Public money for public goods
As the Agriculture Bill enters its final stages, we anticipate further detail later this month setting out what the next few years will entail.
Currently applications for Countryside Stewardship will remain open until 2023. After which it is mooted that a Sustainable Farming Incentive (SFI) may be introduced to bridge the gap between the end of the Basic Payment Scheme and the start of the new Environmental Land Management Scheme (ELMS).
It is anticipated that the SFI will in due course become Tier 1 of ELMS. For smaller farms the SFI could bring some short-term relief.
The ELMS scheme, scheduled for launch from 2024, is being developed under the principle of paying farmers and land managers “public money for public goods”.
Although detail is lacking, DEFRA has indicated the structure of a three-tier scheme as follows:
• Tier 1 – basic environmental measures in support of sustainable farming.
Examples include: nutrient management, good soil husbandry, efficient use of water, management of field margins and cover crops. It may be either a set “standard”, or a menu of options to choose from. The latest suggestion is that it could be a simple annual contract, rather than on ongoing agreement.
To deliver significant benefits, there must be a high level of participation. Whether this can be achieved in practice will depend on delivering enough suitable options for farmers to choose from and the payments being sufficiently attractive.
• Tier 2 – to involve land management options and capital funding designed to deliver a wide range of environmental benefits through a management plan for the farm; developed between the farmer and an accredited advisor using a menu of options and payment rates.
These might include various habitat management options, tree and hedge planting, options to mitigate flooding, permissive access and educational visits. Agreements are likely to be offered over 3, 5 or 10 years.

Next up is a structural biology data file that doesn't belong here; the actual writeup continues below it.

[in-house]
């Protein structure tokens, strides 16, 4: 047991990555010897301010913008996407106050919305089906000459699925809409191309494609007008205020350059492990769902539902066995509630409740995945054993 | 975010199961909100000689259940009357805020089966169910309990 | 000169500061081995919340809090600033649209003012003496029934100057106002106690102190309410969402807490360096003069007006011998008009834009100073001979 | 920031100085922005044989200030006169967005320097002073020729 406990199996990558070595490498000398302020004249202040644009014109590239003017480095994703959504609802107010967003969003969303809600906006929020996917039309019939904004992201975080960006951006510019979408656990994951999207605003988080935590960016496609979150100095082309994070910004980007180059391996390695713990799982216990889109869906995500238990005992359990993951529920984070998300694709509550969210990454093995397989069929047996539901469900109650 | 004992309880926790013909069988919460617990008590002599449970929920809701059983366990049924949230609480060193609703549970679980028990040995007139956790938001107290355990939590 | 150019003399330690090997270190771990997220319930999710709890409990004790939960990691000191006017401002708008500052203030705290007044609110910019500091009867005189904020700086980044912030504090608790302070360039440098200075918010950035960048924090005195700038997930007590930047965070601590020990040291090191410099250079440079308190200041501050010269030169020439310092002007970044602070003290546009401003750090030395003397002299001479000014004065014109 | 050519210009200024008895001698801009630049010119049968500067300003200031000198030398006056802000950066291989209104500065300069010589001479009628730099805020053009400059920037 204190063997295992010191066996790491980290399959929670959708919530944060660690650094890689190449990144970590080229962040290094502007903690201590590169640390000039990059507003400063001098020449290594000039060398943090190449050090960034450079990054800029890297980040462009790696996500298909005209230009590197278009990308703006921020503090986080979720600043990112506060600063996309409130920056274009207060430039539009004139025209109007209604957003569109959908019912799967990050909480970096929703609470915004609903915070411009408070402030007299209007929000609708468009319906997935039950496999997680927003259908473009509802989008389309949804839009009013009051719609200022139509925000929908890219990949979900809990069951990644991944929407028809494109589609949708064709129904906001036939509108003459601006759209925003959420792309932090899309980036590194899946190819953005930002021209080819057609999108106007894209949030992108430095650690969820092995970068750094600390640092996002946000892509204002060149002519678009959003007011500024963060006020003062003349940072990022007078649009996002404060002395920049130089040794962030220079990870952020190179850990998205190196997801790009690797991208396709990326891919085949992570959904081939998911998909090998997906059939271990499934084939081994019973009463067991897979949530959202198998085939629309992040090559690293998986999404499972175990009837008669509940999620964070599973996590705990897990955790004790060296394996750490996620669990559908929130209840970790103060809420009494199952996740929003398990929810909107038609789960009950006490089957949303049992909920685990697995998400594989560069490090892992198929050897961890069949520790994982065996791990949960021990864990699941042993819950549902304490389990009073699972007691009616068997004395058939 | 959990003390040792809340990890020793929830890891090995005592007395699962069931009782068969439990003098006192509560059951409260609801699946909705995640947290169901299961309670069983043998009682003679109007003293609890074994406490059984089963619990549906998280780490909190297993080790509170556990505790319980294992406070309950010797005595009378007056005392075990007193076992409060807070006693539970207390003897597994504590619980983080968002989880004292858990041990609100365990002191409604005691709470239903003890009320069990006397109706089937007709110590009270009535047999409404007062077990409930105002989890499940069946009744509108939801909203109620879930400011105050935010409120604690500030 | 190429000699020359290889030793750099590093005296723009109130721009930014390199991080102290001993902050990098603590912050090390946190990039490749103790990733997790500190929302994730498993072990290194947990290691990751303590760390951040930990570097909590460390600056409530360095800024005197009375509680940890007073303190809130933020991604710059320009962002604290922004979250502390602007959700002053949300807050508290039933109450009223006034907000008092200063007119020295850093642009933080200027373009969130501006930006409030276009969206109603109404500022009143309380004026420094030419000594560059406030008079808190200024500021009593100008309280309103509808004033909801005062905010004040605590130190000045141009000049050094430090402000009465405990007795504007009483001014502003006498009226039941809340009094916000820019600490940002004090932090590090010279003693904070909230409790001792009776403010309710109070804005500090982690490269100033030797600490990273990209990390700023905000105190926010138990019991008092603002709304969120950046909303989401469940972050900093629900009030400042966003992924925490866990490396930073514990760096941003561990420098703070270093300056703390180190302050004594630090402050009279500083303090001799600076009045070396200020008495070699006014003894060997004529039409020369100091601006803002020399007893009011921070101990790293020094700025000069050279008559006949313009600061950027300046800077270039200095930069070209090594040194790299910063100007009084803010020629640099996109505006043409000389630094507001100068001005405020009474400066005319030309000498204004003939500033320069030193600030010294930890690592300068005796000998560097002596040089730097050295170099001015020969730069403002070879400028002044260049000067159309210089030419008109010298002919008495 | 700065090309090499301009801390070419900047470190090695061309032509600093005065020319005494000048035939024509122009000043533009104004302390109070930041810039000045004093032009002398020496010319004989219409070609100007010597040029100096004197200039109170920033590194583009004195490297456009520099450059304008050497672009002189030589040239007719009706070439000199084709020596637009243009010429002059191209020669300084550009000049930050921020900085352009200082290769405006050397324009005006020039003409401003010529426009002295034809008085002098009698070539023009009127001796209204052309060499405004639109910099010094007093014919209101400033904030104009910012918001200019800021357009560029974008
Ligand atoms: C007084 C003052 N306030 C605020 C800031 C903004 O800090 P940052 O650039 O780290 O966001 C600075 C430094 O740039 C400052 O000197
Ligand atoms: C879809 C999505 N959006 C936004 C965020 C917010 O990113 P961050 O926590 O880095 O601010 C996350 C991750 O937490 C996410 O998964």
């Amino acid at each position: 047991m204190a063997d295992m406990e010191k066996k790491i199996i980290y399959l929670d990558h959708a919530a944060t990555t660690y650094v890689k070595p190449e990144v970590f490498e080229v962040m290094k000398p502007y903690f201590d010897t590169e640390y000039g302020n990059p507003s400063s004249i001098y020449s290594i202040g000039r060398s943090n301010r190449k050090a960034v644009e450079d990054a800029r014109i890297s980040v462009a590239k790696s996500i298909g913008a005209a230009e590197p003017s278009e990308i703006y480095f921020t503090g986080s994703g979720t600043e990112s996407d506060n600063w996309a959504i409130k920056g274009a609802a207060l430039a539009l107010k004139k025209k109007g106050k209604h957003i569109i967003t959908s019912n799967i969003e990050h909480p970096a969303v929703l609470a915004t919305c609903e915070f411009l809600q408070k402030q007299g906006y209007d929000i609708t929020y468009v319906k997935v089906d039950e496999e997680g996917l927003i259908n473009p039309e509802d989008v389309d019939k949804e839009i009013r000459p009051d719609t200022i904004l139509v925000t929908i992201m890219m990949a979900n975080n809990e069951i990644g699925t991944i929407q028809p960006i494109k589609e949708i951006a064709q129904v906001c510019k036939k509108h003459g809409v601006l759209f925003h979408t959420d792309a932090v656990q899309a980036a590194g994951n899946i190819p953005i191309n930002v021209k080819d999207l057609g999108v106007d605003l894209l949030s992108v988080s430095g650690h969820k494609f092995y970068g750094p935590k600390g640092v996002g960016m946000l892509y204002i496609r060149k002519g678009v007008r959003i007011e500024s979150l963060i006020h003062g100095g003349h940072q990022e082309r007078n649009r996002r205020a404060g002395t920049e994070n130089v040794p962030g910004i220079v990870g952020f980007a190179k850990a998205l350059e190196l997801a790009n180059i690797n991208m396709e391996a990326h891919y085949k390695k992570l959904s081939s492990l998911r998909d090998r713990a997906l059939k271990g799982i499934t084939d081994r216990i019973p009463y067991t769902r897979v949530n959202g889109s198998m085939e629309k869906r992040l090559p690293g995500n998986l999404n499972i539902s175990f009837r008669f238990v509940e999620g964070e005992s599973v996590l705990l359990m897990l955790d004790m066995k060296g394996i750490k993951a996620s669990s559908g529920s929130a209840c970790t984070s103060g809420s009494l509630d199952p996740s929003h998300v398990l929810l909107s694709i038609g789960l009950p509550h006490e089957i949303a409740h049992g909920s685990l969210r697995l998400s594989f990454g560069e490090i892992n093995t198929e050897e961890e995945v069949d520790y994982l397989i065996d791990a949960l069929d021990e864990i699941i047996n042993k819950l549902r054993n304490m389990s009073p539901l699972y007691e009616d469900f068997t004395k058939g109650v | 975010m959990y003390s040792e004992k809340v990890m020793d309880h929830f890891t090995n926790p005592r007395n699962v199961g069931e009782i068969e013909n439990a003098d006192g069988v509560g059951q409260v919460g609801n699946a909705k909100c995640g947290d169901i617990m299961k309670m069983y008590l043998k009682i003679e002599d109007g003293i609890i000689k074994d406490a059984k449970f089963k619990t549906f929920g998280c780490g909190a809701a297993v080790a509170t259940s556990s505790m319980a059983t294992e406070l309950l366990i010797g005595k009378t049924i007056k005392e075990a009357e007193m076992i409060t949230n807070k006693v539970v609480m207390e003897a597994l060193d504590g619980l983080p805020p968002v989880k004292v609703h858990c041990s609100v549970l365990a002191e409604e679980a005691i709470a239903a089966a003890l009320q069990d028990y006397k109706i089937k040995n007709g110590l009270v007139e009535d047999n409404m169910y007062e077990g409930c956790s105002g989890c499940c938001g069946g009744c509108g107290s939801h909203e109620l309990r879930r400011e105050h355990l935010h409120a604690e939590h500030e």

This Tier appears to be similar to the current Countryside Stewardship (CS) Scheme.
The suggestion is that payments might comprise a basic amount for following the management options, with a topup based on the concept of “payment by results”.
Farmers will be appropriately paid for the quality of their conservation work rather than just following a set of rules.
However, this needs to be balanced against factors outside of their control, such as the weather.
• Tier 3 – reserved for projects that deliver landscape-scale environmental change, such as planting new woodlands, restoring areas of peatland and creating new areas of wetland.
Payments are likely to be individually negotiated and there has been a suggestion that groups of land managers might bid for funding in a “reverse auction”.
The Government is also looking into the possibility of supplementing funding for the Scheme with private finance.
ELMS is potentially an exciting development; whether this is an effective and sustainable land management tool will only become clear when further details are released.
Please call our team to keep up to date with the latest announcements.
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